A Democratic ad falsely claims Republican House candidate Bob Turner would cut Social Security benefits for seniors, something Turner says he would not do.
The truth is that Turner has taken contradictory stands, saying he’d preserve both Social Security and Medicare “as they are” for anyone age 55 or over — but also calling for massive budget cuts, elimination of the capital gains tax, and repeal of the new health care law which, among other things, improved Medicare’s coverage of prescription drugs. But this ad goes too far in claiming Turner explicitly favors cutting Social Security benefits for gray-haired senior citizens, which is not true.
The ad by the Democratic Congressional Campaign Committee is one of three new ads attacking Turner in New York City, where Democrats — described by the New York Times as “panicked” — are in danger of losing a Sept. 13 special election to fill the seat left vacant by the resignation of Anthony Weiner in a sex scandal. Some polls show Turner leading the Democratic candidate David Weprin in a district once considered solidly Democratic. The DCCC, a Democratic “super PAC” and Weprin’s own campaign are all running TV ads in the expensive New York City market.
The DCCC ad is right on target when it says Turner “supports tax loopholes for corporations” and shows a brief video clip of Turner stating, “I never met a loophole I didn’t like.” That was indeed Turner’s response at a recent candidate forum when he was asked asked to name one corporate loophole he would like to close. It’s also on solid ground when it says Turner would “raise the retirement age” to qualify for Social Security. Turner has indeed said that’s “one of the easy” changes that need to be made to improve the system’s finances.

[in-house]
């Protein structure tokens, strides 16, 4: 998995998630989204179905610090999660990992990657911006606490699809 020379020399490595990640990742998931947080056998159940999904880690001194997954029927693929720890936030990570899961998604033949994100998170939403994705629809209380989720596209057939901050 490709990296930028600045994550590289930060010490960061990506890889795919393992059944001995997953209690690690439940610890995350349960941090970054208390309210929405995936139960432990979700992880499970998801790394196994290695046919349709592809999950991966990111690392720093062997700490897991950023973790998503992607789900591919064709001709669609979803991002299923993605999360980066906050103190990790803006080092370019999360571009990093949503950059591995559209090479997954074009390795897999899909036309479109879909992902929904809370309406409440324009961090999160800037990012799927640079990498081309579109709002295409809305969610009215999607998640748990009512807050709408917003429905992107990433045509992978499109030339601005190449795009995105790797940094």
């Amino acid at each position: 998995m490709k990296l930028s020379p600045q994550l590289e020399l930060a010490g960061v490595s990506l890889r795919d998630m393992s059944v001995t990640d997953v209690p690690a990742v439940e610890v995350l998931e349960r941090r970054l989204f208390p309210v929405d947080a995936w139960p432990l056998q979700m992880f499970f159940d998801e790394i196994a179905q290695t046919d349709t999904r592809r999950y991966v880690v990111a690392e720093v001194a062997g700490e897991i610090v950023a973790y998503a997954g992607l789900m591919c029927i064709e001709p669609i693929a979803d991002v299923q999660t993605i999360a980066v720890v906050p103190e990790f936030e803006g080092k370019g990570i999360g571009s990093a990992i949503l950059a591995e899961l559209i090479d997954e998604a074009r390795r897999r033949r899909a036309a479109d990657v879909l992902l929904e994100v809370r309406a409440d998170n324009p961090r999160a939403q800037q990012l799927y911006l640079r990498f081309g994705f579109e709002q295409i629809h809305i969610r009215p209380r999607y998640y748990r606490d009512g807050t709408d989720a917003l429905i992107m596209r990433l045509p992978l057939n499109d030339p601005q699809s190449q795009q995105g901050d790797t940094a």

But the ad veers into deceptive territory when it claims that Turner “would cut benefits from Medicare and Social Security,” while showing gray-haired senior citizens to whom these cuts would presumably apply. Turner says he would not do that. He states on his website “issues” page (emphasis added):
Bob Turner; “Social Security and Medicare”: I believe that these programs should be preserved as they are for those in or near retirement and that we should work to strengthen and preserve them for our children and future generations. I oppose efforts to privatize or bankrupt either. I would work with members of both parties to reach a solution that will meet our obligations on both of these programs.
In news interviews he has said he would exempt those currently age 55 or older from any overhaul of Social Security or Medicare. So the seniors pictured in the DCCC ad would not be affected.
When we asked the DCCC to explain, a spokesman pointed to an Aug. 26 New York Post story that was based on an interview with Turner. It says Turner would “push the federal government to rein in the deficit even if that means touching the ‘third rail’ of politics — cutting spending on entitlement programs such as Medicare and Social Security.” The Post also writes that Turner said “an increase in Medicare co-payments also has to be considered.”